Cultural Appropriation: Gucci Faces Criticism During Milan Fashion Week

At the Fall/ Winter 2018 Fashion Week in Milan, the clothing brand Gucci was at the center of attention. Not for their intricate designs or creative and fashion-forward ideas, but for their blatant use of cultural appropriation. During Milan fashion week, models were seen on the runway at Gucci's show carrying replicas of their own severed heads as well as carrying baby dragons and lizards. These models were also strutting down the runway wearing bindis, traditional Sikh turbans, and embellished headscarves.  Alessandro Michele, the Creative Director of Gucci stated that he Drew inspiration for this line from Donna Haraway's 1984 essay, "A Cyborg Manifesto," 

After photographs from the show were posted online, actor and activist Avan Jogia made a post on twitter regarding Gucci and their appropriation of so many cultures at their show," Yo... @gucci ... I mess with you guys... but this isn't a good look for you... could you not find a brown model?" The actor began to post a string of messages voicing his frustration over the lack of representation and appropriation shown on the runway and soon enough others began to reply expressing their frustration as well. Many users began to tweet the experiences they had in school and or work where they were mocked for wearing clothing from their culture.  Although Gucci is making headlines for their appropriation of so many cultures during the show at Milan fashion week, this is not the first time the clothing brand has been in the spotlight for appropriating someone's culture. In spring 2017, Gucci made headlines for appropriating the designs of the African-American designer Daniel Day also known as Dapper Dan.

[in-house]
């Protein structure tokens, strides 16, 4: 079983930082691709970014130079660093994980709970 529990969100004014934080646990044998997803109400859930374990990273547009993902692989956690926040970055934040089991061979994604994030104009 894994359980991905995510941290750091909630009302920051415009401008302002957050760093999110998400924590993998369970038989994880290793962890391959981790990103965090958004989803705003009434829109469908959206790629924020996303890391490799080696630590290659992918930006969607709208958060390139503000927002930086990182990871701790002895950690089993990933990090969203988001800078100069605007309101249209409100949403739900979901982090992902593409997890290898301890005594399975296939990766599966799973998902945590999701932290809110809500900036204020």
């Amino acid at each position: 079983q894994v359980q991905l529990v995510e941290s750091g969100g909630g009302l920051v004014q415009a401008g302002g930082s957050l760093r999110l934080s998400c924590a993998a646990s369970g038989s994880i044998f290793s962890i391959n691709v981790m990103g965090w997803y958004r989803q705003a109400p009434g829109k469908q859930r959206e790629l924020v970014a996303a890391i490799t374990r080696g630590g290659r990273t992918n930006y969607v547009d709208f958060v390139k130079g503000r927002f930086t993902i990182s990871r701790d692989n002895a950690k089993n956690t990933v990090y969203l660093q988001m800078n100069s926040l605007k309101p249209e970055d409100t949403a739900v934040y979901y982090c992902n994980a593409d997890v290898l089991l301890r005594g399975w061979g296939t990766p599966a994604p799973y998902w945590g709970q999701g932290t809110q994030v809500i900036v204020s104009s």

For years in the 80s and 90s, Dapper Dan created and manufactured streetwear and high fashion clothing designs. He put together and created his own version of the logos from different clothing brands on his own, authentic designs. Unfortunately, these said brands, including Gucci, weren't too happy about their logos appearing on Dapper Dan's clothing and eventually Dapper Dan had to shut down his clothing store. Marc Jacobs is also a clothing brand that has faced backlash for cultural appropriation when the clothing brand sent white models down their runway with colorful dreads for their Spring 2017 line. It was very upsetting to many African Americans due to so many years of discrimination throughout our lives; whether it be from the hairstyles we wear or our choices in clothing. So, when Gucci showcased their designs for their 2018 line, it was very ironic to see the pieces shown looked exactly like a large number of designs by Dapper Dan

With all of the backlash Gucci has been receiving for their cultural appropriation I began to think about how for so many years people of color have been ridiculed by society and by people that aren't of color. So many cultures have been mocked and abused for their traditions, meanwhile the dominant culture has been appropriating and benefiting from our traditions. So, what should brands do to make sure they are not appropriating anyone's culture? I think the first step is having a more diverse team behind the scenes as well as on the runway. Next, brands should make sure they don't feed into stereotypes. Finally, if a brand does appropriate a culture, they should admit their fault. At least people will know you realized what you did and you're making an effort to educate yourself and fix your mistake.

Hi! I'm Ceriah Richard. I'm a Mass Media Arts major at The Illustrious Clark Atlanta university from Cincinnati, Ohio.

You Might Also Enjoy